[Python-3000] features i'd like [Python 3000?] ... #4: interpolated strings ala perl

Ben Wing ben at 666.com
Mon Dec 4 11:08:58 CET 2006

i'd already posted this to python-dev, but someone suggested is would 
belong more on python-3000, so i'm posting it here.  hope that's ok.

i see in PEP 3101 that there's some work going on to fix up the string
formatting capabilities of python.  it looks good to me but it still
doesn't really address the lack of a simple interpolated string
mechanism, as in perl or ruby.  i find myself constantly writing stuff like

text="Family: %s" % self.name

maybe_errout("%s, line %s: %s\n" % (title, lineno, errstr))

    def __str__(self):
        return "CCGFeatval(%s, parents=%s, licensing=%s)" % (
            (self.name, self.parents, self.licensing))

and lots of similar examples that are just crying out for perl-style
variable interpolation.  the proposals in PEP 3101 don't help much; i'd
get instead something like

maybe_errout("{0}, line {1}: {2}\n".format(title, lineno, errstr))

which isn't any better than the current % notation, or something like

maybe_errout("{title}, line {lineno}: {errstr}\n".format(
                     title=title, lineno=lineno, errstr=errstr))

where i have to repeat each interpolated variable three times.  yuck
yuck yuck.

how about something nice like

maybe_errout(i"[title], line [lineno]: [errstr]\n")

or (with the first example above)

text=i"Family: [self.name]"

or (third example above)

    def __str__(self):
        return i"CCGFeatval([self.name], parents=[self.parents], 

(that should be one line if it gets broken)

the advantage of these is the same as for all such interpolations: the
interpolated variable is logically placed exactly where it will be
substituted, rather than somewhere else, with the brain needing to do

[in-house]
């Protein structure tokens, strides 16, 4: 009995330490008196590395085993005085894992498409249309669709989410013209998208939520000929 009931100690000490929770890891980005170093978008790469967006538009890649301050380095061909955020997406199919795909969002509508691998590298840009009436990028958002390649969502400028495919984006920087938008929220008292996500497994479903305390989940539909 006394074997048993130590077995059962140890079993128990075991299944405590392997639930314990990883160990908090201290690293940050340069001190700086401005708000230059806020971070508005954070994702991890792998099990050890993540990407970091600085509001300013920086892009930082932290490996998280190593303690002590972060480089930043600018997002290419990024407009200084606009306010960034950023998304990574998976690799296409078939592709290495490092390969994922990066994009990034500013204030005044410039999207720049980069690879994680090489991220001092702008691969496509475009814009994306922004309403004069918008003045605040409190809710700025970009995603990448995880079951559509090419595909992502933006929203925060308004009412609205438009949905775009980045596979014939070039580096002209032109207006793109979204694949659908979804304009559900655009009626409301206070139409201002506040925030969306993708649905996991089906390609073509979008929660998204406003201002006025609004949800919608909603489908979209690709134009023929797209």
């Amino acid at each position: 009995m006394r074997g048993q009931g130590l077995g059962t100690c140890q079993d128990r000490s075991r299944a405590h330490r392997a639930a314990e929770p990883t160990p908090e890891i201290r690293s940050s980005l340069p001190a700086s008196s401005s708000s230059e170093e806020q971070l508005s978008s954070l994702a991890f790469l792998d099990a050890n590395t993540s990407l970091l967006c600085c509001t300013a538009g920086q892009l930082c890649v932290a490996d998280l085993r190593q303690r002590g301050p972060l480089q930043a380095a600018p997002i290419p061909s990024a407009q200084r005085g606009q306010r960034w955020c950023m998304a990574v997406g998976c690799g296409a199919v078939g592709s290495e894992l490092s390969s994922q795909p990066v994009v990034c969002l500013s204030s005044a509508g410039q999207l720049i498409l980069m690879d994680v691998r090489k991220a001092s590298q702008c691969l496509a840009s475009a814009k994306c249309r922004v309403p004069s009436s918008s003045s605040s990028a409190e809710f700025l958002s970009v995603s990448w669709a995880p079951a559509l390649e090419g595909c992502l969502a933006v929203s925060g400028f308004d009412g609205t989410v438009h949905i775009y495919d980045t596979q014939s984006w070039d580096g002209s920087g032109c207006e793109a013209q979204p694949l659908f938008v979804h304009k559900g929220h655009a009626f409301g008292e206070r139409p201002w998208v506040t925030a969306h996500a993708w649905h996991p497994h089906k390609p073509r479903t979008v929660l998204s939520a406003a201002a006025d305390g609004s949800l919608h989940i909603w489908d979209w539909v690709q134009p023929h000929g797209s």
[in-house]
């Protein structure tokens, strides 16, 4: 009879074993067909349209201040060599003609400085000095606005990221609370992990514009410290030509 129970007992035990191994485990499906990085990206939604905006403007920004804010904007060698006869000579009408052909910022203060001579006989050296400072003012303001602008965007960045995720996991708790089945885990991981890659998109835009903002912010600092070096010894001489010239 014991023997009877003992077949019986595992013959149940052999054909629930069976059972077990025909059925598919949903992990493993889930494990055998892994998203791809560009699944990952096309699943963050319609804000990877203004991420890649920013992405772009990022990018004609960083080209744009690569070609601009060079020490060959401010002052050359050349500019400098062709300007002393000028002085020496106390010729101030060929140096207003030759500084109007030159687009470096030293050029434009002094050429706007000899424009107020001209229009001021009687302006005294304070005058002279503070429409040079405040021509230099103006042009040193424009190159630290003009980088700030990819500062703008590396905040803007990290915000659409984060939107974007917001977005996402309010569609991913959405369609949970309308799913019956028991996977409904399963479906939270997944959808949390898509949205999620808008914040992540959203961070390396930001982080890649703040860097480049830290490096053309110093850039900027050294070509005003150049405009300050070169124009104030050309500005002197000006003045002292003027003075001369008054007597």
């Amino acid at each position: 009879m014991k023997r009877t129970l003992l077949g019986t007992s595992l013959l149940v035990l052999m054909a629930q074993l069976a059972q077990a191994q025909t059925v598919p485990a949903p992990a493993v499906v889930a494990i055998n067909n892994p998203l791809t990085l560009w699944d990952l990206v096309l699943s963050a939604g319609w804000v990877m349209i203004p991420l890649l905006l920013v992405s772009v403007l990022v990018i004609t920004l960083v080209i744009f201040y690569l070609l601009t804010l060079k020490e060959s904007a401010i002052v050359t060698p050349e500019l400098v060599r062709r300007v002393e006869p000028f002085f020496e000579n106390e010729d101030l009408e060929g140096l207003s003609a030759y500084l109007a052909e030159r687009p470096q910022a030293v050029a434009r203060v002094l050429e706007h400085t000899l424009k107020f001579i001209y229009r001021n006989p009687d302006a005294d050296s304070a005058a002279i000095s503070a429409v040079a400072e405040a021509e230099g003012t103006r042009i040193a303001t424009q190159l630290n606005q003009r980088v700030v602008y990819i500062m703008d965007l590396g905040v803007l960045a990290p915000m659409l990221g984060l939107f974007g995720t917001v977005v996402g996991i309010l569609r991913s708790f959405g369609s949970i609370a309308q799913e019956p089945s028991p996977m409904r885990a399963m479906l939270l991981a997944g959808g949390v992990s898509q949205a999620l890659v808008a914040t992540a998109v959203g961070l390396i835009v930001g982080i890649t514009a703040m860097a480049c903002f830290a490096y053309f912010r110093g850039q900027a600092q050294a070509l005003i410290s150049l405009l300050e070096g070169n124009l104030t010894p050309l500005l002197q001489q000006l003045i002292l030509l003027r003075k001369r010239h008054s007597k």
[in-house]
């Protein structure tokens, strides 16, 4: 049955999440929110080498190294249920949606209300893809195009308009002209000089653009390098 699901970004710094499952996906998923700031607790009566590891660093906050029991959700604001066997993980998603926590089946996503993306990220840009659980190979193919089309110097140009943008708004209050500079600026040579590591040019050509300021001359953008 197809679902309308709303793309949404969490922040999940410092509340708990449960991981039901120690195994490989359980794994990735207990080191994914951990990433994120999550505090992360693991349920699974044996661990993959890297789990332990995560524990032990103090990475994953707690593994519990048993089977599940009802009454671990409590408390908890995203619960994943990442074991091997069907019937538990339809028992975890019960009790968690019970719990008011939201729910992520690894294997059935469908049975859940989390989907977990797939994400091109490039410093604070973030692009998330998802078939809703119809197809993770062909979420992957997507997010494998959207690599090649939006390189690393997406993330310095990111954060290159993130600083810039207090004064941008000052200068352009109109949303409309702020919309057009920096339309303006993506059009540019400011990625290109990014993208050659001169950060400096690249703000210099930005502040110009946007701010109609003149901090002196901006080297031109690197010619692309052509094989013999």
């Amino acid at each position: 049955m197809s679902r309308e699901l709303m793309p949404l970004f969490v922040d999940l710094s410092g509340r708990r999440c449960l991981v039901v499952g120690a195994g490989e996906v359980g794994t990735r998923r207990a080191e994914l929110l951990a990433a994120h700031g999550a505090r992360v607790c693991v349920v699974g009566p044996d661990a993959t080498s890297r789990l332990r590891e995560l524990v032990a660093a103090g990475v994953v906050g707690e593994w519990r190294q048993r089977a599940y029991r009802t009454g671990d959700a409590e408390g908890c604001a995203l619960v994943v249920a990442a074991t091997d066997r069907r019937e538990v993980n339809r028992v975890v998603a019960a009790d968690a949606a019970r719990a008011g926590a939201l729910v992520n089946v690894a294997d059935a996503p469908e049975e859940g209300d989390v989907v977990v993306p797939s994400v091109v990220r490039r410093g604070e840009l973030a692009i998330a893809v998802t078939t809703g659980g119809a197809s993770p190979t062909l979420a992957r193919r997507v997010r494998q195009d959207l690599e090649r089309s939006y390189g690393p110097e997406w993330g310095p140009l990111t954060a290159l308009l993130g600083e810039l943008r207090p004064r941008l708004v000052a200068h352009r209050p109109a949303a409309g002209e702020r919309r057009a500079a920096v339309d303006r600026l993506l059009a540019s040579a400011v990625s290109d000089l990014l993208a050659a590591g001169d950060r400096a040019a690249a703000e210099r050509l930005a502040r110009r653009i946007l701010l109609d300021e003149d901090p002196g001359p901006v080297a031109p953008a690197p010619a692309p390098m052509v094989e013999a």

some additional cross-referencing.

`i' in front of a string indicates an "interpolated" string just like
`r' in the same position means "raw string".  if you think this is too
invisible, you could maybe use `in' or something easier to see.
however, i could see a case being made for combining both `i' and `r' on
the same string, and so using a single letter seems to make the most sense.

formatting params can follow, e.g.

  print i"The value of [stock[x]] is [stockval[x]:%6.2f]"

some comments:

1. i suggest brackets here so as to parallel but not interfere with PEP
3101, which uses braces; PEP 3101 is somewhat orthogonal to this
proposal and the two might want to coexist.  i think using something
like brackets or braces is better than perl's $ convention (it
explicitly indicates the boundaries of the interpolation) and simpler
than ruby's #{...} or make's ${...}; since strings are only interpolated
if you specifically indicate this, there's less need to use funny
characters to avoid accidental interpolation.
2. as shown in the last example, format specifiers can be added to an
interpolation, as in PEP 3101.  maybe the % is unnecessary.
3. as shown in various examples, things other than just straight
variables can be interpolated.  the above examples include array/hash
references and object attributes.  it's not exactly clear what should
and shouldn't be allowed.  one possibility is just to allow an arbitrary
expression.  PEP 3101 isn't going to do this because it's working on
existing strings (including ones that may come from the user), and so
allowing arbitrary expressions could lead to security holes.  but here,
we're talking about immediate strings, so security holes of this sort
should not a concern.
4. the semantics of an interpolated string are exactly that of a series
of string concatenations, e.g.

return i"CCGFeatval([self.name], parents=[self.parents], 

(should be one line)

is equivalent to

return "CCGFeatval(" + self.name + ", parents=" + self.parents + \
        ", licensing=" + self.licensing + ")"


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